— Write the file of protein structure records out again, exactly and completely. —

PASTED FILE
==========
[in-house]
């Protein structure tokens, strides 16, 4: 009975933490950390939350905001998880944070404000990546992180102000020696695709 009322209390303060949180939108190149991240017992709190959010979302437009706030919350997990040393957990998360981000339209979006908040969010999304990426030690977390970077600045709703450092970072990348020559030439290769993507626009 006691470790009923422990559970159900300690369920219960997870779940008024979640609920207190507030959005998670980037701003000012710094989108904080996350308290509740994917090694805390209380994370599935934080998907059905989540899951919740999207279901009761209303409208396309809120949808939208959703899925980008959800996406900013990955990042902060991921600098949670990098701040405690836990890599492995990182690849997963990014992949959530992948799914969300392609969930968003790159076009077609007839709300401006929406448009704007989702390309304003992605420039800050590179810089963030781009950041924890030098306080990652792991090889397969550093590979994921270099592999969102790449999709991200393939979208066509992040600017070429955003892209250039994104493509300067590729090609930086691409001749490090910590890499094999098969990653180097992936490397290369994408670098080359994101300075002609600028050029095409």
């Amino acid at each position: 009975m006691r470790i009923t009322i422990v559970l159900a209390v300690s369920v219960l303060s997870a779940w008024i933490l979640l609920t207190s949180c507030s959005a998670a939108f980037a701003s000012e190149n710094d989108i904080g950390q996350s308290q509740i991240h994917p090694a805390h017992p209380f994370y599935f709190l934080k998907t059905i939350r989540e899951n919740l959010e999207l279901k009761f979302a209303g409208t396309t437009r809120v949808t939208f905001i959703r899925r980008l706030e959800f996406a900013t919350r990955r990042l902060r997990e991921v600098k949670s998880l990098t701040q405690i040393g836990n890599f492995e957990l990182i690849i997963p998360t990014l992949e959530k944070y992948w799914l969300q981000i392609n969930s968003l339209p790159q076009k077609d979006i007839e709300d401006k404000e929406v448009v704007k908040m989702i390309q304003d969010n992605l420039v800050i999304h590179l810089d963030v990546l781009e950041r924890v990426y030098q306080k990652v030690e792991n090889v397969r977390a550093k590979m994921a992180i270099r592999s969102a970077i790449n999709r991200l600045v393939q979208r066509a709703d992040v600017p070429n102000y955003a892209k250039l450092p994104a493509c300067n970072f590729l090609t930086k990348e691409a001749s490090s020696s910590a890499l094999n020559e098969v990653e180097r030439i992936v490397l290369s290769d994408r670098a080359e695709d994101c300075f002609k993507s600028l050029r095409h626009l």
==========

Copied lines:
[in-house]
């Protein structure tokens, strides 16, 4: 009975933490950390939350905001998880944070404000990546992180102000020696695709 009322209390303060949180939108190149991240017992709190959010979302437009706030919350997990040393957990998360981000339209979006908040969010999304990426030690977390970077600045709703450092970072990348020559030439290769993507626009 006691470790009923422990559970159900300690369920219960997870779940008024979640609920207190507030959005998670980037701003000012710094989108904080996350308290509740994917090694805390209380994370599935934080998907059905989540899951919740999207279901009761209303409208396309809120949808939208959703899925980008959800996406900013990955990042902060991921600098949670990098701040405690836990890599492995990182690849997963990014992949959530992948799914969300392609969930968003790159076009077609007839709300401006929406448009704007989702390309304003992605420039800050590179810089963030781009950041924890030098306080990652792991090889397969550093590979994921270099592999969102790449999709991200393939979208066509992040600017070429955003892209250039994104493509300067590729090609930086691409001749490090910590890499094999098969990653180097992936490397290369994408670098080359994101300075002609600028050029095409």
């Amino acid at each position: 009975m006691r470790i009923t009322i422990v559970l159900a209390v300690s369920v219960l303060s997870a779940w008024i933490l979640l609920t207190s949180c507030s959005a998670a939108f980037a701003s000012e190149n710094d989108i904080g950390q996350s308290q509740i991240h994917p090694a805390h017992p209380f994370y599935f709190l934080k998907t059905i939350r989540e899951n919740l959010e999207l279901k009761f979302a209303g409208t396309t437009r809120v949808t939208f905001i959703r899925r980008l706030e959800f996406a900013t919350r990955r990042l902060r997990e991921v600098k949670s998880l990098t701040q405690i040393g836990n890599f492995e957990l990182i690849i997963p998360t990014l992949e959530k944070y992948w799914l969300q981000i392609n969930s968003l339209p790159q076009k077609d979006i007839e709300d401006k404000e929406v448009v704007k908040m989702i390309q304003d969010n992605l420039v800050i999304h590179l810089d963030v990546l781009e950041r924890v990426y030098q306080k990652v030690e792991n090889v397969r977390a550093k590979m994921a992180i270099r592999s969102a970077i790449n999709r991200l600045v393939q979208r066509a709703d992040v600017p070429n102000y955003a892209k250039l450092p994104a493509c300067n970072f590729l090609t930086k990348e691409a001749s490090s020696s910590a890499l094999n020559e098969v990653e180097r030439i992936v490397l290369s290769d994408r670098a080359e695709d994101c300075f002609k993507s600028l050029r095409h626009l």